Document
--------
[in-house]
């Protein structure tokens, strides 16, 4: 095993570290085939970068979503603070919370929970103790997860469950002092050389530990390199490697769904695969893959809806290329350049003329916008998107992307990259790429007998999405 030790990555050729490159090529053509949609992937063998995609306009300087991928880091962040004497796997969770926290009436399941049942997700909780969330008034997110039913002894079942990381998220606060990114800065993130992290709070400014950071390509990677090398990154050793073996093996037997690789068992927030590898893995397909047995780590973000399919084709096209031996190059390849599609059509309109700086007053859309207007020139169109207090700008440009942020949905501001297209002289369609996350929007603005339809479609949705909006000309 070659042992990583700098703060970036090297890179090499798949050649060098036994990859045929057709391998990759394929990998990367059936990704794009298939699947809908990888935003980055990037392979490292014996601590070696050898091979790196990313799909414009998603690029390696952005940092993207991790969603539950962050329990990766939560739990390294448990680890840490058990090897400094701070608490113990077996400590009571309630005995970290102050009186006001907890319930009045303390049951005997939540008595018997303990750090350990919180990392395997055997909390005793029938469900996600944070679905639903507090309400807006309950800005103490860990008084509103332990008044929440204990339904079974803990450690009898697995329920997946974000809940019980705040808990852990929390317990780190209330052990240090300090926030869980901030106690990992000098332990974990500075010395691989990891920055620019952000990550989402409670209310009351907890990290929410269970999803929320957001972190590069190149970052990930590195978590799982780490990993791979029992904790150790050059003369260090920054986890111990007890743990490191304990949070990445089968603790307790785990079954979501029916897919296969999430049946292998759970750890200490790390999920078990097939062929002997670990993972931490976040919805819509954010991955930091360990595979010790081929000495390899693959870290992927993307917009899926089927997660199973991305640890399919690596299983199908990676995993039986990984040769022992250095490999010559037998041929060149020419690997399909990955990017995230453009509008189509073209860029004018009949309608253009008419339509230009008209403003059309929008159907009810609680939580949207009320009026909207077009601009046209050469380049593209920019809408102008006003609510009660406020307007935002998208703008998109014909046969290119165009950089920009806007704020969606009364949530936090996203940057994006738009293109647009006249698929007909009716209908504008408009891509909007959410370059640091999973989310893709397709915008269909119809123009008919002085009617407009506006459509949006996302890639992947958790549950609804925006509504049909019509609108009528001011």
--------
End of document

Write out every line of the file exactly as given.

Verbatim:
[in-house]
């Protein structure tokens, strides 16, 4: 095993570290085939970068979503603070919370929970103790997860469950002092050389530990390199490697769904695969893959809806290329350049003329916008998107992307990259790429007998999405 030790990555050729490159090529053509949609992937063998995609306009300087991928880091962040004497796997969770926290009436399941049942997700909780969330008034997110039913002894079942990381998220606060990114800065993130992290709070400014950071390509990677090398990154050793073996093996037997690789068992927030590898893995397909047995780590973000399919084709096209031996190059390849599609059509309109700086007053859309207007020139169109207090700008440009942020949905501001297209002289369609996350929007603005339809479609949705909006000309 070659042992990583700098703060970036090297890179090499798949050649060098036994990859045929057709391998990759394929990998990367059936990704794009298939699947809908990888935003980055990037392979490292014996601590070696050898091979790196990313799909414009998603690029390696952005940092993207991790969603539950962050329990990766939560739990390294448990680890840490058990090897400094701070608490113990077996400590009571309630005995970290102050009186006001907890319930009045303390049951005997939540008595018997303990750090350990919180990392395997055997909390005793029938469900996600944070679905639903507090309400807006309950800005103490860990008084509103332990008044929440204990339904079974803990450690009898697995329920997946974000809940019980705040808990852990929390317990780190209330052990240090300090926030869980901030106690990992000098332990974990500075010395691989990891920055620019952000990550989402409670209310009351907890990290929410269970999803929320957001972190590069190149970052990930590195978590799982780490990993791979029992904790150790050059003369260090920054986890111990007890743990490191304990949070990445089968603790307790785990079954979501029916897919296969999430049946292998759970750890200490790390999920078990097939062929002997670990993972931490976040919805819509954010991955930091360990595979010790081929000495390899693959870290992927993307917009899926089927997660199973991305640890399919690596299983199908990676995993039986990984040769022992250095490999010559037998041929060149020419690997399909990955990017995230453009509008189509073209860029004018009949309608253009008419339509230009008209403003059309929008159907009810609680939580949207009320009026909207077009601009046209050469380049593209920019809408102008006003609510009660406020307007935002998208703008998109014909046969290119165009950089920009806007704020969606009364949530936090996203940057994006738009293109647009006249698929007909009716209908504008408009891509909007959410370059640091999973989310893709397709915008269909119809123009008919002085009617407009506006459509949006996302890639992947958790549950609804925006509504049909019509609108009528001011």